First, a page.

“Ridiculcoms” Escapism

by Maddy Eldredge

What struck me this week was the interview with Gary Kenton. The sitcoms that we have studied in the previous weeks have reflected the period and the social issues at the time. However, these “Magicoms” were an away to escape and protest the discussion of the social issues. I thought this was interesting because I always considered watching TV, specifically sitcoms as a way of turning off my brain and escaping the discussion of social issues. This, of course, was before I started studying sitcoms more clearly, however, I thought it was interesting that there is a genre of sitcoms that serves this purpose intentionally. I think this is why these were successful. People enjoy having a medium to escape their issues and social issues of the time. These magicoms¬†gave people a way to do so with mindless entertainment.

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4 Responses to “Ridiculcoms” Escapism

  1. Bradley Sawyer says:

    Maddy, I totally agree with your point regarding the magicoms giving people an avenue to escape from the monotony of everyday life. After watching Kenton’s interview and reading his chapter, in my opinion he came off as a bit jaded and as a realist. With that being said, I did appreciate his point of view but think he may be giving the magicoms a bit more credit than they deserve. I do believe people enjoyed them because it allowed them an escape but do not agree with his assertion that they are responsible for a “trance-like, magicom universe” that we are living in.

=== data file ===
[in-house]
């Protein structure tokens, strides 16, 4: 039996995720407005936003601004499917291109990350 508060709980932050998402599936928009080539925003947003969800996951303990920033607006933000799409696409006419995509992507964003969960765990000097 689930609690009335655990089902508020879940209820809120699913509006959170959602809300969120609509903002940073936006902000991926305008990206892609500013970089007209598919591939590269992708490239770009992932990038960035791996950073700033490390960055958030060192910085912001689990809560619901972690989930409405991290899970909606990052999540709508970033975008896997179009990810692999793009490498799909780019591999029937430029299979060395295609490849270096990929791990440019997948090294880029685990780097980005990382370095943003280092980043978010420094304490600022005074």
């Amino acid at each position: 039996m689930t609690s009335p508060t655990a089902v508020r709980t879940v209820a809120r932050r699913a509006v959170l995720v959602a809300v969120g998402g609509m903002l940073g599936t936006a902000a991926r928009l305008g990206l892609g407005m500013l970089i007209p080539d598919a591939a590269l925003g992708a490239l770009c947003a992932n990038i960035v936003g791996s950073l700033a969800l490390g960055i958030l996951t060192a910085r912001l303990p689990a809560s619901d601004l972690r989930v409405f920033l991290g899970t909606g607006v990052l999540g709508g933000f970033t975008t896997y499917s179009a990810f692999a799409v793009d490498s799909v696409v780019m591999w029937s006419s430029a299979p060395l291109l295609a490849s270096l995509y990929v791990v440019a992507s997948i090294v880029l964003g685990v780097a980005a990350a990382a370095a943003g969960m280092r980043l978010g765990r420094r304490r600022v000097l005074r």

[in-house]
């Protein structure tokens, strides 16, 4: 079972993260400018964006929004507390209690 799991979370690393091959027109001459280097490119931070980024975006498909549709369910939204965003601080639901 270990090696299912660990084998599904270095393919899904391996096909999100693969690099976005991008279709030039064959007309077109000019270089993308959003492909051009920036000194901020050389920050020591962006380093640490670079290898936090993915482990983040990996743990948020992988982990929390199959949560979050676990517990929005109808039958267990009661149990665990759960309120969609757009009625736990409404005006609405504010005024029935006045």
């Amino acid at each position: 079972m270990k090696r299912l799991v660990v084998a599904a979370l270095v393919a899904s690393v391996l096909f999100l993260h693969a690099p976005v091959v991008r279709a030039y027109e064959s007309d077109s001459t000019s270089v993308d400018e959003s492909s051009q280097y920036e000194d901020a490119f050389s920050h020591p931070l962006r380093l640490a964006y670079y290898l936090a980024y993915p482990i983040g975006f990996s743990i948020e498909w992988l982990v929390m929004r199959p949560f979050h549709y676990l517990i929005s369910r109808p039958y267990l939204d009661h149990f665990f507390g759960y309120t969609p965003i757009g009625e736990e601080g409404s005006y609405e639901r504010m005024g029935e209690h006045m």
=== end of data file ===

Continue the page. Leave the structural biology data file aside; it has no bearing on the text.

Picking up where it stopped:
-Bradley Sawyer

  2. marymdalton says:

    Yes, I guess there could be a cumulative effect, but still…I agree with Bradley.

  3. I agree and I wrote about this in my post as well! I use television, specifically Netflix, to escape the stress of school and work. I know many other students do the same, but to others this may come off as us taking the lazy road.

  4. Jake Moross says:

    I agree with this blog and I think that many sitcoms served this purpose, but I also think its interesting to see how popular television today is changing such that some of the most popular shows (Game of Thrones, House of Cards, Homeland, Breaking Bad) are intense dramas that require extensive attention and engagement, quite far from resembling a popular sitcom. Perhaps people are gravitating towards more mindful television watching instead of the mindless television watching that was popular to the sitcoms we have been discussing and those that Gary Kenton discussed.

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